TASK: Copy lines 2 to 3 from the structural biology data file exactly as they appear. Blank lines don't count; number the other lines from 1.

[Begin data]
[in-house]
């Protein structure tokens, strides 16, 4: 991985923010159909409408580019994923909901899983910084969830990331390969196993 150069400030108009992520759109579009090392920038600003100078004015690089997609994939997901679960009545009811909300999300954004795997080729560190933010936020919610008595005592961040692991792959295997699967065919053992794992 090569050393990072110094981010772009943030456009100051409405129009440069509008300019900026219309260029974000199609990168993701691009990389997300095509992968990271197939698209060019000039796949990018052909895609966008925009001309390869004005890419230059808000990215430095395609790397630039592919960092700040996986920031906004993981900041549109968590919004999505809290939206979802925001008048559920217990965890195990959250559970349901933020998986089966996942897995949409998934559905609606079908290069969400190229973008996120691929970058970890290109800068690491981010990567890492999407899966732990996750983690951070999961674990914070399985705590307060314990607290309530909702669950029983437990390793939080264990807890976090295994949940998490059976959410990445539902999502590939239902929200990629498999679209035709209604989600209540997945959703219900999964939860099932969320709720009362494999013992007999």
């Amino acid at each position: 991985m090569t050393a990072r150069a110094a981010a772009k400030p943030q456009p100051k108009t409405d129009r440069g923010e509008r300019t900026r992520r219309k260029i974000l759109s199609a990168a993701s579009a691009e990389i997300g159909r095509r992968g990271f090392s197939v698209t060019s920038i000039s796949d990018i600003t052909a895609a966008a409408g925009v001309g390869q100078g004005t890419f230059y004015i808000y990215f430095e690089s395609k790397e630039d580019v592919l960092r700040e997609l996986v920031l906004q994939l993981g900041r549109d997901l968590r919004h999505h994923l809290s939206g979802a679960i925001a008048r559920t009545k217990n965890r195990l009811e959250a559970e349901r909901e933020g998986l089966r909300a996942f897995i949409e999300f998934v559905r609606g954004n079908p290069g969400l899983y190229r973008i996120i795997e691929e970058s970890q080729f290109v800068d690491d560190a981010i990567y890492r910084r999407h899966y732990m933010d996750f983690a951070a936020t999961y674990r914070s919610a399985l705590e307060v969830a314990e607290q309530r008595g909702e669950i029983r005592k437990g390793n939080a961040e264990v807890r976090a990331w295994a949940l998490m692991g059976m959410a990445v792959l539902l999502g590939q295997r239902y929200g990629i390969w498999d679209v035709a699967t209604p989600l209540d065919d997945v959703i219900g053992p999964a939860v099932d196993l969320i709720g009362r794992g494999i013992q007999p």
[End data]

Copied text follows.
């Protein structure tokens, strides 16, 4: 991985923010159909409408580019994923909901899983910084969830990331390969196993 150069400030108009992520759109579009090392920038600003100078004015690089997609994939997901679960009545009811909300999300954004795997080729560190933010936020919610008595005592961040692991792959295997699967065919053992794992 090569050393990072110094981010772009943030456009100051409405129009440069509008300019900026219309260029974000199609990168993701691009990389997300095509992968990271197939698209060019000039796949990018052909895609966008925009001309390869004005890419230059808000990215430095395609790397630039592919960092700040996986920031906004993981900041549109968590919004999505809290939206979802925001008048559920217990965890195990959250559970349901933020998986089966996942897995949409998934559905609606079908290069969400190229973008996120691929970058970890290109800068690491981010990567890492999407899966732990996750983690951070999961674990914070399985705590307060314990607290309530909702669950029983437990390793939080264990807890976090295994949940998490059976959410990445539902999502590939239902929200990629498999679209035709209604989600209540997945959703219900999964939860099932969320709720009362494999013992007999």
């Amino acid at each position: 991985m090569t050393a990072r150069a110094a981010a772009k400030p943030q456009p100051k108009t409405d129009r440069g923010e509008r300019t900026r992520r219309k260029i974000l759109s199609a990168a993701s579009a691009e990389i997300g159909r095509r992968g990271f090392s197939v698209t060019s920038i000039s796949d990018i600003t052909a895609a966008a409408g925009v001309g390869q100078g004005t890419f230059y004015i808000y990215f430095e690089s395609k790397e630039d580019v592919l960092r700040e997609l996986v920031l906004q994939l993981g900041r549109d997901l968590r919004h999505h994923l809290s939206g979802a679960i925001a008048r559920t009545k217990n965890r195990l009811e959250a559970e349901r909901e933020g998986l089966r909300a996942f897995i949409e999300f998934v559905r609606g954004n079908p290069g969400l899983y190229r973008i996120i795997e691929e970058s970890q080729f290109v800068d690491d560190a981010i990567y890492r910084r999407h899966y732990m933010d996750f983690a951070a936020t999961y674990r914070s919610a399985l705590e307060v969830a314990e607290q309530r008595g909702e669950i029983r005592k437990g390793n939080a961040e264990v807890r976090a990331w295994a949940l998490m692991g059976m959410a990445v792959l539902l999502g590939q295997r239902y929200g990629i390969w498999d679209v035709a699967t209604p989600l209540d065919d997945v959703i219900g053992p999964a939860v099932d196993l969320i709720g009362r794992g494999i013992q007999p």